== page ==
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US dollar and Swiss franc (USD/CHF) Charts

USDCHF

The set-up on USDCHF shows the safe haven Swiss franc (CHF) steady in a horizontal channel despite adverse economic conditions, which would typically favour a CHF safe haven flow.

USDCHF is capped in a channel between 0.9800 resistance and 0.9590 support, with the 14-day RSI at a neutral 53.28. The expected path for USDCHF would be lower, as the CHF tends to receive safe haven flows during uncertain economic times, with a pandemic, global lockdowns, and heightening geopolitical tensions. The Japanese yen on the other hand, also a safe haven currency, has seen gentle appreciation over the last few weeks.

We looked at the euro in CHF terms yesterday and found the pair had reached a suspicious floor just above 1.05, suggesting currency intervention from the Swiss National bank. We noted the SNB’s sight deposits, typically seen as a vehicle for currency intervention, have been skyrocketing since March.

The outlook certainly favours USDCHF downside, however that might not give way until the SNB lets it. It’s certainly a set-up to keep an eye on. If EURCHF breaks below 1.5000, USDCHF will join the ride.

Sean MacLean

Research Strategist

Chart of the Day: USDCHF

There are several charts I could have picked as the Chart of the Day, including Bitcoin, gold, EURAUD (bullish) and AUDCAD (weekly). However, it’s the USD that’s the weakest link in G10 FX, with the most significant falls in the past five days seen against the NOK and CHF.

The five-day exponential moving average (EMA, blue line) is headed sharply lower, defining the flow, and it feels like traders will continue to use rallies into this average to establish new shorts positions. On the weekly chart, we saw an outside period similar to the price action on the USDX, which is another chart to focus on this week highlighting that the bears have strong control here.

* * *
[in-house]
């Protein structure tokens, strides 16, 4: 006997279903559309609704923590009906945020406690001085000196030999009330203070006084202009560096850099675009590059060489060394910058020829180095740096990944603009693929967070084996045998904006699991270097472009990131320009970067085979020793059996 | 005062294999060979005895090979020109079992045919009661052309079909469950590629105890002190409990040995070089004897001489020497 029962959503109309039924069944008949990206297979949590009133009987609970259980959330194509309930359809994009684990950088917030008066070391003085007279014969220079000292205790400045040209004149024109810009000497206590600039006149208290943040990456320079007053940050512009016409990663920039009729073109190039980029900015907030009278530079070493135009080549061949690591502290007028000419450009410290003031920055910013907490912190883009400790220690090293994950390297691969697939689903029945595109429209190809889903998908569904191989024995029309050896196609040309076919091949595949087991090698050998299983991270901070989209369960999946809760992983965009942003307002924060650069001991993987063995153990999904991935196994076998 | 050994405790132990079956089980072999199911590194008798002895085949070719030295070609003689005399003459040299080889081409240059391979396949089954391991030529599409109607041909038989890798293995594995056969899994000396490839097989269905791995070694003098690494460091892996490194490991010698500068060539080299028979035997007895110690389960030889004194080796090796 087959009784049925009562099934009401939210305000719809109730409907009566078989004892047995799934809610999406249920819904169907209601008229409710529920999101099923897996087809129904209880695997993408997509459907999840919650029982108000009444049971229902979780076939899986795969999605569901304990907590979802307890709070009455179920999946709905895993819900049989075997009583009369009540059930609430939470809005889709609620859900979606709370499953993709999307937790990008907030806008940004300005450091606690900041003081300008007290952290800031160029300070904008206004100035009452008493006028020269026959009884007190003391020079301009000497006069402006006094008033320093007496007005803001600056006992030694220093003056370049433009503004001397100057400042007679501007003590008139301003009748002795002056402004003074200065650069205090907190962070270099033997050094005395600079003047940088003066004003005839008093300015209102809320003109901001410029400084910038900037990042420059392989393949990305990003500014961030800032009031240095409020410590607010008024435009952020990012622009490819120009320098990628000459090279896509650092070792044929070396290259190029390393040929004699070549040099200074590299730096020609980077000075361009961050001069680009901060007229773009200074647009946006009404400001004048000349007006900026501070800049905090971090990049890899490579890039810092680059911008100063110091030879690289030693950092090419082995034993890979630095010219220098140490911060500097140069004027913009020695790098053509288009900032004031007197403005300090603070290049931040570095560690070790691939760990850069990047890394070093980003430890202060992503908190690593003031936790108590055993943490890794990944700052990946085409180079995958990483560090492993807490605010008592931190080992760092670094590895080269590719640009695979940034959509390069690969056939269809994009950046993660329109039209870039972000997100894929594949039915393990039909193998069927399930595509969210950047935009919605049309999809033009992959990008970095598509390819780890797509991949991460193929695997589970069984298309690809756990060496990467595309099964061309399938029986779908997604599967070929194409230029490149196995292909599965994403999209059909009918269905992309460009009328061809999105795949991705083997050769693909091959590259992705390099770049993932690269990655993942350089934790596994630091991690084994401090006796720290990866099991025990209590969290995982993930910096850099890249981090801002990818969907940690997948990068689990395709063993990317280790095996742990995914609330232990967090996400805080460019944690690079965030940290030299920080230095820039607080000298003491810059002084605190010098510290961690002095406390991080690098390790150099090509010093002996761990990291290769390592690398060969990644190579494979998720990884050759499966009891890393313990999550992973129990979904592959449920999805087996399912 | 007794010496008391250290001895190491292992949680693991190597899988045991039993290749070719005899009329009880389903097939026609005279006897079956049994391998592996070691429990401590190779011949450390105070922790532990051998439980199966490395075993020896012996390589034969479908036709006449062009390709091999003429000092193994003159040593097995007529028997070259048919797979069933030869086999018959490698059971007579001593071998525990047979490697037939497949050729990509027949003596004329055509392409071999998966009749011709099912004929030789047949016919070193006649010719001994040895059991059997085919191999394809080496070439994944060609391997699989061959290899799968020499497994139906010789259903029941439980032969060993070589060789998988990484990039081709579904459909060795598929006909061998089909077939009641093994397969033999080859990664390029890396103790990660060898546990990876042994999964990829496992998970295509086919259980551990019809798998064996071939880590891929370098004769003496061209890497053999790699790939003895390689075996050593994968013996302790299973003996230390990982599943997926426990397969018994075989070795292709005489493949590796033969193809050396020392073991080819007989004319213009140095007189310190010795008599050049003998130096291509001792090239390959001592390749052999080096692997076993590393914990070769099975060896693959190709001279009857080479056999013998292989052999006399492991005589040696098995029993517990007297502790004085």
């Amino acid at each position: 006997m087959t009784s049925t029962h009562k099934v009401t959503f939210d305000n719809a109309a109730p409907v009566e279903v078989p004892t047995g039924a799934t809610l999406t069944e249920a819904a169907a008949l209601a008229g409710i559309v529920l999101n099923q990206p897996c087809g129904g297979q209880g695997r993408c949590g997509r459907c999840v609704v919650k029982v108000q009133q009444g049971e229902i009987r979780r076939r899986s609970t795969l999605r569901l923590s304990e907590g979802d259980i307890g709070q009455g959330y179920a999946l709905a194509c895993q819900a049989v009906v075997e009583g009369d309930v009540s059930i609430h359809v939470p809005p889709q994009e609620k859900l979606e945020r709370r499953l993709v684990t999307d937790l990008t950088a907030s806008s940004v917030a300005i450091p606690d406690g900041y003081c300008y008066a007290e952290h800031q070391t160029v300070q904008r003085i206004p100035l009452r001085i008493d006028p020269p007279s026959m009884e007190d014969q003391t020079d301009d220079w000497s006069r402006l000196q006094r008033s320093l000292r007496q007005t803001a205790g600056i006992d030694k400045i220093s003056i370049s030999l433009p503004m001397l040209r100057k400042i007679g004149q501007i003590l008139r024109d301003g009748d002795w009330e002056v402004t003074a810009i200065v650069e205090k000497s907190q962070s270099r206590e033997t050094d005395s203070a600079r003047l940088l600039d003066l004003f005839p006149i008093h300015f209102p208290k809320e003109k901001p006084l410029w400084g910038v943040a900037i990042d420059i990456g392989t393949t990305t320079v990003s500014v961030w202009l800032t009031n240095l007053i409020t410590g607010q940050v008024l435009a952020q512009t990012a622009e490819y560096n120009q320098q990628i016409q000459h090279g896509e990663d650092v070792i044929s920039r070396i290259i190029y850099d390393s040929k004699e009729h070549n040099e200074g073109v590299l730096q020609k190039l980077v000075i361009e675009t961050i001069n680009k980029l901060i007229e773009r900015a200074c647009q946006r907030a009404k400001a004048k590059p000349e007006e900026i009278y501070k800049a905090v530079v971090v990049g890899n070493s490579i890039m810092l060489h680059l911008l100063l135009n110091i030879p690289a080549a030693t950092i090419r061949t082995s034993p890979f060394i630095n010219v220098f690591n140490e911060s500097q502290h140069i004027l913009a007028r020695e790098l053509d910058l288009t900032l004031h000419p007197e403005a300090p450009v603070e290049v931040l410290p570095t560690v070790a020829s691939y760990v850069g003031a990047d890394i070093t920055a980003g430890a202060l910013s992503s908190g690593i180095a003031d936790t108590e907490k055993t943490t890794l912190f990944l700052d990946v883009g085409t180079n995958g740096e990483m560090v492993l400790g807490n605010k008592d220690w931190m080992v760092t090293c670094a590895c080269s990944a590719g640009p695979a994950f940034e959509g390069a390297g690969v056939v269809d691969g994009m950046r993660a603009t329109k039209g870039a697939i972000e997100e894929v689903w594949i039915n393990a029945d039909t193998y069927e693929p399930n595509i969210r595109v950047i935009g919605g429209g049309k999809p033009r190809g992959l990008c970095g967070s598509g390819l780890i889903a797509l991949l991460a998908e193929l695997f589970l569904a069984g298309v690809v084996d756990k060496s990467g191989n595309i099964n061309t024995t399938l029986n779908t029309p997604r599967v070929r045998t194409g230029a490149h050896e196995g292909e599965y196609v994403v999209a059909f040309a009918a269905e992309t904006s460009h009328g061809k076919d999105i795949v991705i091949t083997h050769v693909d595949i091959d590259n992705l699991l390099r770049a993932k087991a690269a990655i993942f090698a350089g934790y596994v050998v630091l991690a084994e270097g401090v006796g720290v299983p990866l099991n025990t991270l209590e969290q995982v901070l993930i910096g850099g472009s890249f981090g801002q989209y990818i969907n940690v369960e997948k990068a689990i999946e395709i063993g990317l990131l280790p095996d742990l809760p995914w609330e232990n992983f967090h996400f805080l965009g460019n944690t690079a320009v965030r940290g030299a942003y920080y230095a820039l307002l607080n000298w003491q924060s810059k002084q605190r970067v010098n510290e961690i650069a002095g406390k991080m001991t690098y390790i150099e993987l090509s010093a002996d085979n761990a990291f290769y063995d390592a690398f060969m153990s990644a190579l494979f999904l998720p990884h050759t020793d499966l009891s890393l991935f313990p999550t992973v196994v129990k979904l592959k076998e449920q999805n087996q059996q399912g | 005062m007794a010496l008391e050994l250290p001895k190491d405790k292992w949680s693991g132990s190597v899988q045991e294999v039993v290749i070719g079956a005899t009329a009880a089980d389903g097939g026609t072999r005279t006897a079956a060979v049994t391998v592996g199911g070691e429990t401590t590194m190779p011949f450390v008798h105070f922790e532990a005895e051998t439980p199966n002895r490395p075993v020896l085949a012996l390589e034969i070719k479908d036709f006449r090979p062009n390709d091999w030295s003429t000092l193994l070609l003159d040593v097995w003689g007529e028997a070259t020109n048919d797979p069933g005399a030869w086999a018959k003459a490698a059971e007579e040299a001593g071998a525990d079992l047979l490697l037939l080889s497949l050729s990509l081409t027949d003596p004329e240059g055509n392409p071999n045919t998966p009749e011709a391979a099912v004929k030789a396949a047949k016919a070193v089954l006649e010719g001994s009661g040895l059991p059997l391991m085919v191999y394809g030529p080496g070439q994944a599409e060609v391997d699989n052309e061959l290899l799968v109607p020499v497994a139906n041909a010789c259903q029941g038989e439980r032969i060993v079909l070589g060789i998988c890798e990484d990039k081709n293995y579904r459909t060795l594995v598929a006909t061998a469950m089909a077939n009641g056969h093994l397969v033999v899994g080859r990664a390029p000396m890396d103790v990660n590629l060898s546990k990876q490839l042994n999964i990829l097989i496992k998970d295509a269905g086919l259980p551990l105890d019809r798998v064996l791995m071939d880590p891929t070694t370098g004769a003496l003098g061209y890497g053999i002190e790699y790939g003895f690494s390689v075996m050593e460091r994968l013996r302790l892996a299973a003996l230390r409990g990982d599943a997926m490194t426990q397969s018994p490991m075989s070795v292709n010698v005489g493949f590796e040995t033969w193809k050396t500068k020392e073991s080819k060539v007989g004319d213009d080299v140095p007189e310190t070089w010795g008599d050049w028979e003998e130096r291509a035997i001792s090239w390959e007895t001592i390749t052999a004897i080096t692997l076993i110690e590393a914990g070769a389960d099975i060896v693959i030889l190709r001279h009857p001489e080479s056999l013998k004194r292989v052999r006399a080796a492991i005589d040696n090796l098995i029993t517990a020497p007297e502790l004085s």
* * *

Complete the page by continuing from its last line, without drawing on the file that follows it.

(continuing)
Fundamentally, the debate has shifted to whether the Federal Reserve lowers the fed funds rate by 25- or 50-basis points (bp) at the 31 July meeting. As such, this week’s G20 summit in Osaka, Japan, will be key in answering this debate. Expectations for a firm commitment from Donald Trump and Xi Jinping to get negotiations back on track are low, so it seems fair that the markets are pricing in 31.5bp of cuts for the July FOMC meeting. That means one cut is fully priced, but there is a 25% chance of a 50bp.

The economic data will also help decide this, notably the outcome from the US payrolls, although we’ll have to wait until 5 July for that. Fed Governor Jerome Powell speaks 3 am AEST Wednesday, and that could be a volatility risk for traders. But it’s unlikely that we’ll get too much colour from his FOMC press conference.

Chris Weston

Head of Research

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